Cowling at the Moon

I’m still down with the knitting bug. (This bout is lasting a while.) I made myself a cowl this week out of the yarn rescued from that ill-fated blue mitten:

I really like this pattern.

I grew up calling these “neckwarmers” and thinking of them as fairly hideous cold-weather necessities, but now I can see why they’re so popular in the knitting community. It took just a few days of here-and-there knitting time, and it’s a cozy, useful item. Meanwhile, the knit-along shawl is still knitting along.

This was supposed to be done by the end of September, but I’m, uh, reevaluating my goals.

Otherwise, small-loom weaving has been the norm around here lately. I need to squirrel away my yarn for the winter! Here’s the naturally dyed color gamp that I mentioned planning in my last post, woven on the resurrected table loom:

 

There’s enough warp left to weave a couple more of these.

I also set up the inkle loom for some tablet weaving. This was the first kind of weaving I learned, so it brings back fond memories, and the potential weave structures boggle my mind all the more now. I’m using a threaded-in draft from the Candace Crockett book that leaves some of the holes empty, producing interesting results. Photos to come!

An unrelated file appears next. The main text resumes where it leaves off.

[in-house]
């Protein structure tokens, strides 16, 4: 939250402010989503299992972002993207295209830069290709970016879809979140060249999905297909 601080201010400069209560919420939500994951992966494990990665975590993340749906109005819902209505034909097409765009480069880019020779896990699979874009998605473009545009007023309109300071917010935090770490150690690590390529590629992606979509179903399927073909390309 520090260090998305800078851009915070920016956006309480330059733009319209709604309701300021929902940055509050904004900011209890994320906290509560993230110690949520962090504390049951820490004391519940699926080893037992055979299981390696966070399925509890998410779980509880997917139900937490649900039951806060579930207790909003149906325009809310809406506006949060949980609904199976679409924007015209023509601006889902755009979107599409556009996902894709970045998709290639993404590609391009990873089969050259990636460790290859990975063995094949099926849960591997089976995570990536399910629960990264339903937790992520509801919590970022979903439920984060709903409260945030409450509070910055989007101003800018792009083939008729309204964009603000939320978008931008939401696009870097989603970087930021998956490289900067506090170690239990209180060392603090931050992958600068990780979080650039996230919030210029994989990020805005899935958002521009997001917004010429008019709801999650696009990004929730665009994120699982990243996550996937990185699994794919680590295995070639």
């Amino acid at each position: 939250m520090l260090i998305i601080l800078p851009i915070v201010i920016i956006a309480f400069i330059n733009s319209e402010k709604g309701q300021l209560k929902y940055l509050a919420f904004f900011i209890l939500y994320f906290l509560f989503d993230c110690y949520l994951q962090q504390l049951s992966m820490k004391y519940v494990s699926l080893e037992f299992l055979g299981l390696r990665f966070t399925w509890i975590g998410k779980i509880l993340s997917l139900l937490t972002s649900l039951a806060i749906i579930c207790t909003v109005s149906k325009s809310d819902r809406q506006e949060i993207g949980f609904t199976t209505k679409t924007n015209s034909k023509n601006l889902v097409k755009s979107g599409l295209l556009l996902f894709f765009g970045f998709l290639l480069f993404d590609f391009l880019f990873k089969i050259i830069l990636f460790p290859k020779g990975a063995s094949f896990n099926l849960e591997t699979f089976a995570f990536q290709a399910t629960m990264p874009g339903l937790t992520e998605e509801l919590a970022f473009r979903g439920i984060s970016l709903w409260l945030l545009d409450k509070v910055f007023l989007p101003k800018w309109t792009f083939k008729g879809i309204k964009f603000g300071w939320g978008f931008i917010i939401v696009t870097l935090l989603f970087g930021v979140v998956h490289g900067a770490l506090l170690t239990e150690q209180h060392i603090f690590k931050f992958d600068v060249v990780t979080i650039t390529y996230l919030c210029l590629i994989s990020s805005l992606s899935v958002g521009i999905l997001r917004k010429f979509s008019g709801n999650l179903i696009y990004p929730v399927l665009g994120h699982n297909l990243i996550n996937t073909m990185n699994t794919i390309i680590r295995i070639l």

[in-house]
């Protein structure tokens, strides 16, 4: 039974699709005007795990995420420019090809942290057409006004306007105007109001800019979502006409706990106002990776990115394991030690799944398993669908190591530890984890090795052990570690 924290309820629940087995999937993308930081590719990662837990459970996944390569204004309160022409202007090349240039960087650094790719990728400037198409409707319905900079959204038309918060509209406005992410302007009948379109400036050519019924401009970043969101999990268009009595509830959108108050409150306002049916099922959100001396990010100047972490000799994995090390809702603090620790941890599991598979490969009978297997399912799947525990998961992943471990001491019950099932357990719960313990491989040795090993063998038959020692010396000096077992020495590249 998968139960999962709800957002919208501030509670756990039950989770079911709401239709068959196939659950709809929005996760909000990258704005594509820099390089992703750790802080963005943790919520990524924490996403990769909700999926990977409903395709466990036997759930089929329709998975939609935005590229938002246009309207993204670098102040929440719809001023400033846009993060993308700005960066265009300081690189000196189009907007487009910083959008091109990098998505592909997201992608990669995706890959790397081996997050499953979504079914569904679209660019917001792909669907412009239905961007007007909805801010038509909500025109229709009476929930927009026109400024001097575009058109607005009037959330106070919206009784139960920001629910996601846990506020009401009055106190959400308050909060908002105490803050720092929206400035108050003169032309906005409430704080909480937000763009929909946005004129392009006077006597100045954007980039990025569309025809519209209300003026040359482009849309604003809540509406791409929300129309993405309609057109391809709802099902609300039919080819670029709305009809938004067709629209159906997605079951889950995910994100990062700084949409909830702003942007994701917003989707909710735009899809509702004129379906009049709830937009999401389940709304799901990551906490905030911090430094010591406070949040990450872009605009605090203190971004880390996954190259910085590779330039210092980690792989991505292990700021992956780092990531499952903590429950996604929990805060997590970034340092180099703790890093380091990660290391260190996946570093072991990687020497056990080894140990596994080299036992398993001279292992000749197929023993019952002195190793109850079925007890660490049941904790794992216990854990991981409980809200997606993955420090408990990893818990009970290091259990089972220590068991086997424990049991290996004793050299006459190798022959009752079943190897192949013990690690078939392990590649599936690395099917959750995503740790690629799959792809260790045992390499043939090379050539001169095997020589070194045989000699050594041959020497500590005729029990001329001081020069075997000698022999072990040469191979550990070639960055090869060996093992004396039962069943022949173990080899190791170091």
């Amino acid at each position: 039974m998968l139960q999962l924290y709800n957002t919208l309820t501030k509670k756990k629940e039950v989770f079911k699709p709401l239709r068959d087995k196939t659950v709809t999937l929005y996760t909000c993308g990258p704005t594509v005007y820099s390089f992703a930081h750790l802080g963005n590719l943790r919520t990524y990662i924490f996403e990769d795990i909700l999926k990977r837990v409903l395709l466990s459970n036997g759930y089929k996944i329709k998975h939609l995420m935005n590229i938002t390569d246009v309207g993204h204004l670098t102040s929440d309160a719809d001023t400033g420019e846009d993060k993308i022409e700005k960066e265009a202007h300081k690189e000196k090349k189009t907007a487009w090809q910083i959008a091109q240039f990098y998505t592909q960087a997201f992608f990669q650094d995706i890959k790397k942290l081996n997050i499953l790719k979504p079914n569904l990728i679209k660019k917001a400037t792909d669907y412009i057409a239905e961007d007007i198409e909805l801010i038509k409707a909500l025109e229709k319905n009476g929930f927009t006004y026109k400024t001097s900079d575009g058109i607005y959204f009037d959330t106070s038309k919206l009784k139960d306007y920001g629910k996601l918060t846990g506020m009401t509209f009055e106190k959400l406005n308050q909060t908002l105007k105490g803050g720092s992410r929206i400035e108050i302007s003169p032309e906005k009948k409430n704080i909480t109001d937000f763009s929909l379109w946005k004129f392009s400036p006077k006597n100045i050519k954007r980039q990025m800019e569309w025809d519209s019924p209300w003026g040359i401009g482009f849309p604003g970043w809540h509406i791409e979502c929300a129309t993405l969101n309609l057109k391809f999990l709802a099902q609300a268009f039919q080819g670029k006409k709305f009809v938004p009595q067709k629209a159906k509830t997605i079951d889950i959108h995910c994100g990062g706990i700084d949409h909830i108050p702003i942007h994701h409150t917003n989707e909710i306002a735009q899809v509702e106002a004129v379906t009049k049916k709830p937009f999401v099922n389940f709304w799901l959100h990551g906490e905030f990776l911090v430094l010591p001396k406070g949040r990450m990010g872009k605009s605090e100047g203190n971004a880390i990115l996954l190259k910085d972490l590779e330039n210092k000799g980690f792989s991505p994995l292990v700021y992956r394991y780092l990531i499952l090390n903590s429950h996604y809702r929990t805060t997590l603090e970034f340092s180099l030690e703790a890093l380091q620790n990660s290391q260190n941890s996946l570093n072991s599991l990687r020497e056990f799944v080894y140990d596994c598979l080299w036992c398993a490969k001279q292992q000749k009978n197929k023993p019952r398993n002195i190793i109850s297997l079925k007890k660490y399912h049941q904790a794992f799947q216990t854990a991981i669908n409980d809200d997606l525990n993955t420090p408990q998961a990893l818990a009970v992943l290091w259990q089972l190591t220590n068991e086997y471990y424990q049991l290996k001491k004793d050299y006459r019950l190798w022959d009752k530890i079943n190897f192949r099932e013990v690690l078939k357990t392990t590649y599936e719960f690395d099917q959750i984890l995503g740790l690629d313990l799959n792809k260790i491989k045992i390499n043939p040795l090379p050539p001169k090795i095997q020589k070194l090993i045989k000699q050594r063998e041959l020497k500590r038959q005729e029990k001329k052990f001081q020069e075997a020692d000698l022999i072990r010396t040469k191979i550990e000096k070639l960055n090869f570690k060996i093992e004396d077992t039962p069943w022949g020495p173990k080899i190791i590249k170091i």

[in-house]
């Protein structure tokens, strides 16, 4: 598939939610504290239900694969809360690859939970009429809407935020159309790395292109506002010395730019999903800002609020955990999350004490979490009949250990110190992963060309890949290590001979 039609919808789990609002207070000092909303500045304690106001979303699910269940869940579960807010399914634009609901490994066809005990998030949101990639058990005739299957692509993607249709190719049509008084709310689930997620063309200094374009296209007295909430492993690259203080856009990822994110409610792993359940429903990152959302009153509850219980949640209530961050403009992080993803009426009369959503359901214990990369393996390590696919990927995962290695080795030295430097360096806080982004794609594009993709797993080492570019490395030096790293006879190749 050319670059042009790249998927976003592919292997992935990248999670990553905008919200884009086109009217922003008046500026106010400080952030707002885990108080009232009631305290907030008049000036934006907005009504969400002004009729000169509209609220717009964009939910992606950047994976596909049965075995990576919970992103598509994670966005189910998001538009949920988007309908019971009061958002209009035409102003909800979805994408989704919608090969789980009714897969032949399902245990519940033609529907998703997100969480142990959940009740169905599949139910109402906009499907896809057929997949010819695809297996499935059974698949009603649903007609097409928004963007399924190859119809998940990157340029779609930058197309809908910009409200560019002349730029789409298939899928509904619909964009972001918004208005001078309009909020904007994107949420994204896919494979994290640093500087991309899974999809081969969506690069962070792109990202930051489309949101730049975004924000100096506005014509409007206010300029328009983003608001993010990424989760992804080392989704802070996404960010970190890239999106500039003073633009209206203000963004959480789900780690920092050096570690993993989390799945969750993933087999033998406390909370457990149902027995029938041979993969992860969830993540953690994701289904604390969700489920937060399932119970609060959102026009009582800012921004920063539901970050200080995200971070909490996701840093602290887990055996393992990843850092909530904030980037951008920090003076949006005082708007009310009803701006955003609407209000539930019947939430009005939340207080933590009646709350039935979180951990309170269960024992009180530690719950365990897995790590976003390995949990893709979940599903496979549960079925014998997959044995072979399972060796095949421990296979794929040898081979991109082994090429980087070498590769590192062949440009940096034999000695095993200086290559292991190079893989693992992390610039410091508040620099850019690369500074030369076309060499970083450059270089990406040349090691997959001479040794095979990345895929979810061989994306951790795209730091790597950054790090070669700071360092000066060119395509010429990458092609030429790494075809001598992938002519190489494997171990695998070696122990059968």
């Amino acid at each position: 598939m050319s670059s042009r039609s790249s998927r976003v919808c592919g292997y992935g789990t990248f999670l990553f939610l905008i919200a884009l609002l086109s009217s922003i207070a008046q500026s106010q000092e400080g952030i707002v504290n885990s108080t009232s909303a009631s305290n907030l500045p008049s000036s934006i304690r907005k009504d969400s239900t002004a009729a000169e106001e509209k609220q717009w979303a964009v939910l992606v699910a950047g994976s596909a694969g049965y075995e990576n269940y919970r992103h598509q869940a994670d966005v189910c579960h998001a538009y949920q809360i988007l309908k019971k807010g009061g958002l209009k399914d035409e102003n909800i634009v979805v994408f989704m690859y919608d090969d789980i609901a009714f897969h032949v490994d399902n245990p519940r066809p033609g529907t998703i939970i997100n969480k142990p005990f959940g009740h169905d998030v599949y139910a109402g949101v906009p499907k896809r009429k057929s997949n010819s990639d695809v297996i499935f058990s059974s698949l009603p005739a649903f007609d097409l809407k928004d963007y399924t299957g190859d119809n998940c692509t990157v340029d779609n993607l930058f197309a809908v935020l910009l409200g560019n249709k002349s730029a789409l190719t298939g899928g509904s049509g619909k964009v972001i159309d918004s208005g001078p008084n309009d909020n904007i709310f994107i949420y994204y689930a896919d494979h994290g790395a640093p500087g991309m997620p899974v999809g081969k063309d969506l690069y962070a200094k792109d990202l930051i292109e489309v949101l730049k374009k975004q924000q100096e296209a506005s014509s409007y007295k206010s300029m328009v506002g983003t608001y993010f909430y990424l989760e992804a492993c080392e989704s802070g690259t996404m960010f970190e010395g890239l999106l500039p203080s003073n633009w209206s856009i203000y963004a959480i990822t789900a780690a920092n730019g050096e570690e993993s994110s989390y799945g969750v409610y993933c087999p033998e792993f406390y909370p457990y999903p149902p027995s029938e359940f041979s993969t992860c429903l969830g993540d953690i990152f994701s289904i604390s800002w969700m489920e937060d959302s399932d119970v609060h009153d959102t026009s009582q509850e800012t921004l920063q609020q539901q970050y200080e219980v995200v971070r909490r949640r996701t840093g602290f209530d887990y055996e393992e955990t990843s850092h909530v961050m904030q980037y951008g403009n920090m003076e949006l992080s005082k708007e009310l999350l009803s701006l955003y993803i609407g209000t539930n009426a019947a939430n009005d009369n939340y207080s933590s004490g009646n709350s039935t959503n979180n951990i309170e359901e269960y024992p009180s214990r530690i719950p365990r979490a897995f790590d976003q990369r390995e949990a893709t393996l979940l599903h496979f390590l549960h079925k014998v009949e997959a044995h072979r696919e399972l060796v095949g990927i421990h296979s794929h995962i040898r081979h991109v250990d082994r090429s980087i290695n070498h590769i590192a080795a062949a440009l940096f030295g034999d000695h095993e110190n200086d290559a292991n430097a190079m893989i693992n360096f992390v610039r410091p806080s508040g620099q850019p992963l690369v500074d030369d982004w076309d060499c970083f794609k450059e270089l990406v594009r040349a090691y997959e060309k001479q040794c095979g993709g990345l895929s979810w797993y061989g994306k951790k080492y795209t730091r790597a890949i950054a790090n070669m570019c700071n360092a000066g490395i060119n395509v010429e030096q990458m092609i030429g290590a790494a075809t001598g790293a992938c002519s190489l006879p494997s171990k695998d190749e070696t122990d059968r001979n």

Not much of note in the dyeing and spinning departments, though I picked up some indigo powder at Vermont Sheep & Wool, and I’ll be experimenting with that as soon as I get my hands on some washing soda. I’ve also been fiddling with some of my dyed wool on the spindle. But there’s another new project I’m excited about: learning to make hairpin lace! I got a secondhand Jenkins lace loom and am trying to get my hands used to a crochet hook.

I haven’t done much crochet of any kind before, but there are also a few non-lace patterns I’ve got my eye on. One is for a crocheted guinea pig, because of my new furry friends:

Meet the noble and dignified guinea piglets Archimedes and Sir Gawain!

It would be tough to  spin their fur, but otherwise, these little guys make the perfect pets: they sit tamely on your lap and make endearing noises while you knit. What could be better on a chilly autumn evening?

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